Ancient Monuments

History on the Ground

This site is entirely user-supported. See how you can help.

Paradise Lodge moated site and grange of the Prior of Bolton

A Scheduled Monument in Ryther cum Ossendyke, North Yorkshire

We don't have any photos of this monument yet. Why don't you be the first to send us one?

Upload Photo »

Approximate Location Map
Large Map »

If Google Street View is available, the image is from the best available vantage point looking, if possible, towards the location of the monument. Where it is not available, the satellite view is shown instead.


Latitude: 53.8276 / 53°49'39"N

Longitude: -1.1764 / 1°10'35"W

OS Eastings: 454305.424338

OS Northings: 437133.010888

OS Grid: SE543371

Mapcode National: GBR NS75.3M

Mapcode Global: WHDBP.W1ZZ

Entry Name: Paradise Lodge moated site and grange of the Prior of Bolton

Scheduled Date: 6 September 1993

Source: Historic England

Source ID: 1008225

English Heritage Legacy ID: 20517

County: North Yorkshire

Civil Parish: Ryther cum Ossendyke

Traditional County: Yorkshire

Lieutenancy Area (Ceremonial County): North Yorkshire

Church of England Parish: Ryther All Saints

Church of England Diocese: York


The monument includes a moated site which was used as a grange by the Priors
of Bolton in the 14th century, and which is located immediately to the west of
Paradise Lodge farm house. Three arms of the moat are visible. The western
arm is now 50m long by 10m wide and 1.5m deep; the 1908 edition of the O.S. 25
inch map shows that the western arm was originally 10m longer with an out-
turned northern end which is now infilled and is apparent as a slight
depression. The southern arm is 50m long and 2m deep, widening from 8m at its
western end to 12m across at the east where it forms a pond. The eastern arm
is 50m long by up to 12m wide, with a narrowing about half-way along it which
held a sluice gate to control water flow. The eastern arm is at least 1.5m
deep and holds standing water; although the southern and western arms are now
dry, they have held standing water in the recent past and the silts in the
bottom of the ditches will be partially waterlogged. Old maps suggest that a
pond originally lay south-west of the moated site, connected to its south-
western corner, and that a second, detached pond lay 20m north of the end of
the northern arm; both have now been infilled and it is unclear if they were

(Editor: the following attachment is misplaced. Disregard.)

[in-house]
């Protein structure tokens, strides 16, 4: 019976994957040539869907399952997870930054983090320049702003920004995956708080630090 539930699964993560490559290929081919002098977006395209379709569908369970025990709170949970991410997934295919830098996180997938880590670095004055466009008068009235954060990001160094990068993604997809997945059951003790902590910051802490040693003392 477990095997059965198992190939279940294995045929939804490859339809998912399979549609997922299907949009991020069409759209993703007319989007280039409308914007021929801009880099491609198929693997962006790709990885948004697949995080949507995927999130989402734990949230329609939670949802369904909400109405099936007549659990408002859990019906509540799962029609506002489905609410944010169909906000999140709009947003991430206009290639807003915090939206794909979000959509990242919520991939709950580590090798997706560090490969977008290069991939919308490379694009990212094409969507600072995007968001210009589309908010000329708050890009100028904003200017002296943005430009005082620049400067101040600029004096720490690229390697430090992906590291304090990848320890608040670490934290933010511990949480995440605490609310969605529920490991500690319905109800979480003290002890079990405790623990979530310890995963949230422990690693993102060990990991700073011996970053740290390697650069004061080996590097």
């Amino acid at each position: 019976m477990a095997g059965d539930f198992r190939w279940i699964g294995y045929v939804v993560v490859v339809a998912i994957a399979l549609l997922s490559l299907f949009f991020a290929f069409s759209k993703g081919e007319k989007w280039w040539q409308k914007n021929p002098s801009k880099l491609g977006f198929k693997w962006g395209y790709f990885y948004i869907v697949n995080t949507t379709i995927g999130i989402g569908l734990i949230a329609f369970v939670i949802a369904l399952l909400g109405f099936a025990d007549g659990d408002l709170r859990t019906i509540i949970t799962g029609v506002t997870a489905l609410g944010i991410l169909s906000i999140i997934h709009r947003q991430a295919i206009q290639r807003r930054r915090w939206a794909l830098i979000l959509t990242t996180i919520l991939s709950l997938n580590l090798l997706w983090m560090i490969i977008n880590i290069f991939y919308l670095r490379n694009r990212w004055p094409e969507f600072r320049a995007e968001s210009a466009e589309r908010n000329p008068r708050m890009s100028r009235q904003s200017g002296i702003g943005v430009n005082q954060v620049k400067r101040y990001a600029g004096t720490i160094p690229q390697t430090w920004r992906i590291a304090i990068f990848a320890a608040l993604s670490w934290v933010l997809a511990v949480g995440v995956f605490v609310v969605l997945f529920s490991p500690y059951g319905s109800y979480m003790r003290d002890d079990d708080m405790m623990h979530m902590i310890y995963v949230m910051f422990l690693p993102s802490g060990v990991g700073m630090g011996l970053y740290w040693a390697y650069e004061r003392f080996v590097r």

medieval in origin. They are not, therefore, included in the scheduling. The
northern arm of the moat had been infilled before 1908 and, although it is no
longer visible, the ditch will survive as a buried feature running at right-
angles to the end of the western arm of the moat. The moat island is roughly
rectangular in plan, measuring 30m east-west by 40m north-south, and
foundations of buildings have been observed on it. Dumps of high quality
building stone incorporated into a rockery on the outer scarp of the south-
western corner of the moat provide further evidence of the type of structures
associated with the site.
Documentary sources indicate that the site was used as a grange by the Priors
of Bolton in the 14th century. The site lies close to Paradise Wood, an area
of semi-natural ancient woodland which would have been managed in medieval
times as a source of timber, fuel and forage, providing an important resource
for the moated site's inhabitants.
All fences are excluded from the scheduling, although the ground beneath them
is included.

The site of the monument is shown on the attached map extract.
It includes a 2 metre boundary around the archaeological features,
considered to be essential for the monument's support and preservation.

Source: Historic England

Reasons for Scheduling

Around 6,000 moated sites are known in England. They consist of wide ditches,
often or seasonally water-filled, partly or completely enclosing one or more
islands of dry ground on which stood domestic or religious buildings. In some
cases the islands were used for horticulture. The majority of moated sites
served as prestigious aristocratic and seigneurial residences with the
provision of a moat intended as a status symbol rather than a practical
military defence. The peak period during which moated sites were built was
between about 1250 and 1350 and by far the greatest concentration lies in
central and eastern parts of England. However, moated sites were built
throughout the medieval period, are widely scattered throughout England and
exhibit a high level of diversity in their forms and sizes. They form a
significant class of medieval monument and are important for the understanding
of the distribution of wealth and status in the countryside. Many examples
provide conditions favourable to the survival of organic remains.

Although the interior of the island has been ploughed and the moat has been
partially infilled, this site at Paradise Lodge is reasonably well-preserved.
The foundations of stone buildings will survive on the island and the bottom
of the moat contains silts in which organic remains will survive. The moat is
also known from historical records to have an important association with the
Priors of Bolton.

Source: Historic England


Books and journals
Carter, A, Inventory of Woodland: North Yorkshire, (1978)
Le Patourel, H E J, Moated site of Yorkshire, (1973)
Le Patourel, H E J, Moated site of Yorkshire, (1973)
Title: Ordnance Survey 25" Series
Source Date: 1908

Source: Historic England

Other nearby scheduled monuments is an independent online resource and is not associated with any government department. All government data published here is used under licence. Please do not contact for any queries related to any individual ancient or schedued monument, planning permission related to scheduled monuments or the scheduling process itself. is a Good Stuff website.